How Bill Gates Approaches Problem Solving: Don’t Reinvent the Wheel

Having the right answers is important, but success can also be achieved by asking the right questions.

Take Southwest Airlines founder Herb Kelleher, who regularly asked himself one question: “Will this (decision) make Southwest Airlines the low-cost provider?” Or Steve Jobs, who regularly asked one question: “How many times did you say no today?”

Add Bill Gates to the list. According to the most recent post on his GatesNotes blog:

Ever since I was a teenager, I’ve tackled every big new problem the same way: by starting off with two questions. I used this technique at Microsoft, and I still use it today. I ask these questions literally every week about Covid-19.

Here they are: Who has dealt with this problem well? And what can we learn from them?

We all tend to work and live within self-created boundaries. We do the kinds of things we normally do. 

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Leadership Attributes needed during Challenging times

Innovation distinguishes between a leader and a follower.” Steve Jobs has been a great leader not only for Apple but also for every aspiring entrepreneur. When we talk about leaders, we always portray a strong and confident person who gives us hope to rise every time we stoop down or stumble over an obstacle. Remember how the most exemplary guy in your school was chosen as the head boy? Well, nothing has changed in the larger picture. Every organization decides its leaders carefully to ensure the growth of the organization. You can become the leader as well if you adopt some of the leadership attributes needed during challenging times.

In this era of the pandemic, the economy is sliding down every passing day. You must be amazed at how a leader can effectively change the scenario. Here are some leadership lessons for hard times that you must learn.

Motivation is

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Apple’s iPhone 12 Event Hashtag Was Trending and Apple Hadn’t Even Announced It Yet

Want to know how just how highly people are anticipating the next version of the iPhone? This morning, the #Appleevent hashtag was trending on Twitter, despite the fact that Apple hadn’t announced any such event. A few astute observers noticed that a custom hashtag, with a blue Apple logo, has been created for use through September 28.

In the amount of time it took to write this column, Apple did eventually announce its annual iPhone event would happen on September 15 at 10 a.m. PDT. Still, before that happened, there were more than 35,000 tweets with the hashtag, most of which are speculating about when the event will be announced.

Look,  Apple events tend to draw a lot of attention. Typically, the beginning of September is when we see iPhone launches. Despite the fact that Apple has already said it expects the iPhone 12 to be delayed by

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The Best Creative Recruiting Strategies for Finding Raw Talent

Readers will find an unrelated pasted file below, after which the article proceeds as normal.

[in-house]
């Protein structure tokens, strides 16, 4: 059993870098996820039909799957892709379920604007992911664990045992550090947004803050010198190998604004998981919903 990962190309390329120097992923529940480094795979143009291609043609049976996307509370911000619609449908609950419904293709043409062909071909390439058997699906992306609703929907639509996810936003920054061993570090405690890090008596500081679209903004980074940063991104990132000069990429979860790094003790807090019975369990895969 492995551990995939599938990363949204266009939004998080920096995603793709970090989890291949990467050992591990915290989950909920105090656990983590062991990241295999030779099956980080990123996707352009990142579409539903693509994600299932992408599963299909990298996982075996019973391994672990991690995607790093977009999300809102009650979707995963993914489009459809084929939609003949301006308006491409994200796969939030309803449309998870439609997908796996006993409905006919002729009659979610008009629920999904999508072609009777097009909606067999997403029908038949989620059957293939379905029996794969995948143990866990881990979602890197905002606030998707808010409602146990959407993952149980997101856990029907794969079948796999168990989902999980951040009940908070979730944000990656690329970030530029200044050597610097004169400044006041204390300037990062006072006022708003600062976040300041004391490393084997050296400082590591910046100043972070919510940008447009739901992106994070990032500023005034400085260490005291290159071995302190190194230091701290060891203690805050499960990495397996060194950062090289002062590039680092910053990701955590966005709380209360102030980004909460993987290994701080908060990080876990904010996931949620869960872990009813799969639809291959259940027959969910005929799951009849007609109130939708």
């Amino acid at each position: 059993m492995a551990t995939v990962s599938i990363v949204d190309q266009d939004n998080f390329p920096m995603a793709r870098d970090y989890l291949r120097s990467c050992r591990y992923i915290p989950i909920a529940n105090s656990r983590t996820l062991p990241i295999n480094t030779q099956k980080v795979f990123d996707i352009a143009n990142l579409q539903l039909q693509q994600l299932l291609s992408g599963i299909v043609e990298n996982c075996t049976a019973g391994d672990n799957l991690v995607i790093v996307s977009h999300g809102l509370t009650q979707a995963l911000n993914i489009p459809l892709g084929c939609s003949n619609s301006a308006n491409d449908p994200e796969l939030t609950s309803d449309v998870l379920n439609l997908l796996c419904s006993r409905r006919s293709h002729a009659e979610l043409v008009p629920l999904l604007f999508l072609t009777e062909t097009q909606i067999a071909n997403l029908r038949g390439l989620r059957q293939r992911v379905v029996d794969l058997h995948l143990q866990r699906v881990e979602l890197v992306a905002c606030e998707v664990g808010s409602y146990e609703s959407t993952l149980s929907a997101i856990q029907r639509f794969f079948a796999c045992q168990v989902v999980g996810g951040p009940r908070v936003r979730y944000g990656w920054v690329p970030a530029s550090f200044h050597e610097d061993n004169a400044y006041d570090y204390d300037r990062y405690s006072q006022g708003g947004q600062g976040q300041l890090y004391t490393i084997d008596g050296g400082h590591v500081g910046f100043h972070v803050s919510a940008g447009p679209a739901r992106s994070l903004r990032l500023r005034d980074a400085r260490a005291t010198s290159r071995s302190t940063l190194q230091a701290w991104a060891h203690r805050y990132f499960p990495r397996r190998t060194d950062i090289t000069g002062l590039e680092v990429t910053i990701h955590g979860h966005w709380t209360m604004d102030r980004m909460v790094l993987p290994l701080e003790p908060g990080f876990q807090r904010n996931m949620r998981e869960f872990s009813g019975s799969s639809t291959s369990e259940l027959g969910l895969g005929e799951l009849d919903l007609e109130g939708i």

Human Resource professionals are constantly looking for innovative recruiting strategies to find raw talent. Social restrictions due to the Coronavirus, make it even more imperative. We asked the experts: 

What out-of-the-box or innovative strategies have you used to recruit great talent?

Here is what they had to say…

Rex Freiberger, CEO, Gadget Review

The most innovative method I’ve used for recruiting is to spend time looking for people who are already reviewing products on their own. Sometimes this is through personal blogs, sometimes they publish on Medium or another open submission platform. People who are prolific at this, who write good, fair-minded reviews almost always turn out to be excellent employees who will continue with quality output. And this way I get the chance to give opportunities to people who may not have otherwise gotten them.

James Hornick, Partner, Hirewell

One thing that has worked really well at Hirewell:

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3 Ways to Fight Zoom Fatigue

Zoom is an excellent videoconferencing service and without it and those from rivals like WebEx, our economy would be in even more trouble than it is. The company has opened up new vistas of opportunity for breaking down the wall between work and home.

Still, spending hours a day in Zoom meetings creates Zoom fatigue. It drains energy to lead or participate in hours of often-recorded meetings with a camera on your face and your surroundings.

The energy drain is greater when there are few opportunities to walk around or relax the intense concentration required to keep track of everything happening in your meeting while your boss and peers observe your facial expressions and body language.

Since working from home appears to be here for the foreseeable future — and it may persist after scientists develop vaccines and treatments for Covid-19 — Zoom fatigue will remain a problem. How

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